According to local history, notorious pirate Captain William Kidd visited Milford during his final voyage in 1699, a stop along the way to Boston (where he would be subsequently arrested and imprisoned before being returned to England for trial and execution). Although he actually buried treasure at Gardiners Island just off of Long Island, it’s always been believed that he also hid a portion of his fortune on Charles Island, possibly beneath a giant boulder known as Hog Rock. And of course, being a good pirate, he cursed anyone who would go looking for his treasure.
Connecticut is full of haunted locations: cemeteries, graveyards, old houses, asylums, prisons, hospitals, schools, factories, restaurants, hotels, roads, wooded areas, state parks, buildings.
The sparsely populated Northeastern region of Connecticut has long been called the Quiet Corner. But whoever named it may not have ever been to the abandoned settlement of Bara-Hack, which may be gone, but clearly, doesn’t want to be forgotten.
One of the most picturesque lighthouses along the Connecticut coast is the distinctive New London Ledge Lighthouse. It also is allegedly home to one of the most distinctive ghosts in the area, a spirit of former keeper, now known as “Ernie.”
The headstones in this cemetery have no names–only numbers.
How about a poltergeist with your chicken parmigiana? Didn’t think so.
At the junction of routes 59 and 136 in Easton, next to Easton Baptist Church, the nearly 400-year-old Union Cemetery is allegedly one of the most haunted spots in Connecticut.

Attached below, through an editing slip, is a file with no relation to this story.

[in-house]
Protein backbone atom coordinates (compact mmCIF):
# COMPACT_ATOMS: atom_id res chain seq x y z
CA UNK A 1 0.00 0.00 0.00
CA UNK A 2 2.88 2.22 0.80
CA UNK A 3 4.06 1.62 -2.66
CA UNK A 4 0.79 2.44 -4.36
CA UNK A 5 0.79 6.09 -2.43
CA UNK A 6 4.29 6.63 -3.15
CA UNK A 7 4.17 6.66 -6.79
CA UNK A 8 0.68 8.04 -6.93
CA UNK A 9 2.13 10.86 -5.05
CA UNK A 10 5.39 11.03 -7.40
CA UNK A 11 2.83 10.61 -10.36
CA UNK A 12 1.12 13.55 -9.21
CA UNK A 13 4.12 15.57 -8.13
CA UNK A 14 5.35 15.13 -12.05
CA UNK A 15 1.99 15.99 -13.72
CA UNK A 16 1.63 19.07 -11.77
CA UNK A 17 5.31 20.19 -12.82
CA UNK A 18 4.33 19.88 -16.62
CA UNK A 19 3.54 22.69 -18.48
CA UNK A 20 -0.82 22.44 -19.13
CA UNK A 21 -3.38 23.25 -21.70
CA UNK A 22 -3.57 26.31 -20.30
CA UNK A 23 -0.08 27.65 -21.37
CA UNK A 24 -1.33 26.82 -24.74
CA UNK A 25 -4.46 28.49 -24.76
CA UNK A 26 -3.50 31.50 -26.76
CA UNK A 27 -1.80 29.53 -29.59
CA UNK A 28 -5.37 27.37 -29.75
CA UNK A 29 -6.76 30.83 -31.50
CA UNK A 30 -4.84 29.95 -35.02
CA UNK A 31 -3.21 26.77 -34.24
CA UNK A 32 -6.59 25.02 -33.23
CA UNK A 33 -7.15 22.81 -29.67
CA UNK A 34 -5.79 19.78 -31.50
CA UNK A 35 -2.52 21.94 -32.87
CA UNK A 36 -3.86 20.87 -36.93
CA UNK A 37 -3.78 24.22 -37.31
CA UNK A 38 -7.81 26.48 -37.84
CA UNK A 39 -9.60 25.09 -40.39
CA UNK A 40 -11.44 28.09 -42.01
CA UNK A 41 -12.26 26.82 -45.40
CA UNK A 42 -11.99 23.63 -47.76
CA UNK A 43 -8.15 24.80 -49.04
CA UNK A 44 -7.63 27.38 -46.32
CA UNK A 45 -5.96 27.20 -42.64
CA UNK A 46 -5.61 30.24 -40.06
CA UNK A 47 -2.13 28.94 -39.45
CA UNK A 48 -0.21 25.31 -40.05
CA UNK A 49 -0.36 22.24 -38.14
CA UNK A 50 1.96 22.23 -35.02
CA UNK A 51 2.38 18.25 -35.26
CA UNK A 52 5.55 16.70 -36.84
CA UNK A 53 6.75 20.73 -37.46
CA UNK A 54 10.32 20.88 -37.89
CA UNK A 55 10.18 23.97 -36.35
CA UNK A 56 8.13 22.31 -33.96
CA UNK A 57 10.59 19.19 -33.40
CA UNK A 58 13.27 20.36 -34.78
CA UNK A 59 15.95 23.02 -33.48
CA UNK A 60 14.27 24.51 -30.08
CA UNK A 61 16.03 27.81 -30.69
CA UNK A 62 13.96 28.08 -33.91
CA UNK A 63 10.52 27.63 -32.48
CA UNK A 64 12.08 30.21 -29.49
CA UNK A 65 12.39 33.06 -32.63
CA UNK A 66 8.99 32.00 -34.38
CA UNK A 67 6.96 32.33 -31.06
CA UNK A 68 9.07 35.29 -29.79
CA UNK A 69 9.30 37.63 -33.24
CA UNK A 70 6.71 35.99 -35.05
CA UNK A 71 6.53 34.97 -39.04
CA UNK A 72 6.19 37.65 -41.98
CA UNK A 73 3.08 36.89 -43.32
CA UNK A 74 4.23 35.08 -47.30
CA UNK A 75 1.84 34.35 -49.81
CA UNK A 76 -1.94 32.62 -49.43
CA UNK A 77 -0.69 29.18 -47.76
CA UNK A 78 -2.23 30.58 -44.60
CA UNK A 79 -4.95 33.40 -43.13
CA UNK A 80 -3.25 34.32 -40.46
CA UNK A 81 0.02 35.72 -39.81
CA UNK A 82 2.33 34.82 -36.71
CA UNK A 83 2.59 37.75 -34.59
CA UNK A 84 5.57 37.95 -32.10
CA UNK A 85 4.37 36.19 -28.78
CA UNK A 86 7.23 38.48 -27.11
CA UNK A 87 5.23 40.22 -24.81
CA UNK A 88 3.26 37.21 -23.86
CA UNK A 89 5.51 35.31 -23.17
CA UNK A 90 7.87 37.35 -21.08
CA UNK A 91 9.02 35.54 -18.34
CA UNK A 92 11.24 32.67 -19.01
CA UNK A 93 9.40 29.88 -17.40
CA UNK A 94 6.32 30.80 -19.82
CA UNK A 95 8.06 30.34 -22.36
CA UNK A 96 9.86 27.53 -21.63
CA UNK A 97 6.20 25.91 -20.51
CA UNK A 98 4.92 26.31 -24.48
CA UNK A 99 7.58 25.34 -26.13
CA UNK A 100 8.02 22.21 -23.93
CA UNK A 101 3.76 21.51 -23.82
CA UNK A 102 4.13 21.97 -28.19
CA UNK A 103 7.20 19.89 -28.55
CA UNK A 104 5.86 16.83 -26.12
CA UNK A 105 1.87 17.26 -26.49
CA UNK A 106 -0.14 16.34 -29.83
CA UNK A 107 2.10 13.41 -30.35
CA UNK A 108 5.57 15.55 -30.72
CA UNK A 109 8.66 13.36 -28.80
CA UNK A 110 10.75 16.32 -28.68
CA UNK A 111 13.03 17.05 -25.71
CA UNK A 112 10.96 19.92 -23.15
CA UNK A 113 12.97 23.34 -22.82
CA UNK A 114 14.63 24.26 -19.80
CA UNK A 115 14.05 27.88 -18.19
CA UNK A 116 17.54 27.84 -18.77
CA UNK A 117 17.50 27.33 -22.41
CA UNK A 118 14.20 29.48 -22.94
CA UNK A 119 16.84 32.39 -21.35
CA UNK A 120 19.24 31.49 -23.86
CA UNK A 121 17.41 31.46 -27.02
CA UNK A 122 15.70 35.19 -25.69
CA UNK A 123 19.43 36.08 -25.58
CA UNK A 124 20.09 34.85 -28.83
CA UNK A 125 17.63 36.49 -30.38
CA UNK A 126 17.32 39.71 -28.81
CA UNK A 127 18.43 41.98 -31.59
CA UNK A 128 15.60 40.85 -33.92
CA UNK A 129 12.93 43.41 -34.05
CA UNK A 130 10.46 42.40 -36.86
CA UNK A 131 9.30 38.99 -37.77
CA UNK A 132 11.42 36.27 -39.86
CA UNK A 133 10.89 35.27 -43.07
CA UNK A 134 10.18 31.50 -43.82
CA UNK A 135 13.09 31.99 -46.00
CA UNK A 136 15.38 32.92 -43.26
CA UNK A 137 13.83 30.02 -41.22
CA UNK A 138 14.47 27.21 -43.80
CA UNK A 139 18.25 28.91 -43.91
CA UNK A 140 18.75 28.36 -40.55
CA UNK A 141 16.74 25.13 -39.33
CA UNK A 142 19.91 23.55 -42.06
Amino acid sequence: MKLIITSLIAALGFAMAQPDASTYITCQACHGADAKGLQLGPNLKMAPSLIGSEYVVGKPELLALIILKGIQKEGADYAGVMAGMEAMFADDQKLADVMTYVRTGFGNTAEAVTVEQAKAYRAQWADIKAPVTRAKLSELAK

One of the most renowned damned places in Connecticut is the abandoned — and allegedly cursed — village of Dudleytown. Over the years, there has allegedly been everything from suicides to demonic possessions, ghostly spirits to dreadful feelings, and all the hysterical drama in between. In short, it has become the Connecticut damnation destination.
Animal lovers, beware!
Over the years, people have told of encounters with a small, vaguely spaniel-like, short-haired black dog. Often, it is described as having come out of nowhere, and despite its sad eyes, being quite happy to have human companionship. Like any good phantom, it leaves no footprints and makes no sound when it barks or howls, yet it leaves quite an impression. For it is said of the Black Dog: “If a man shall meet the Black Dog once, it shall be for joy; and if twice, it shall be for sorrow; and the third time, he shall die.”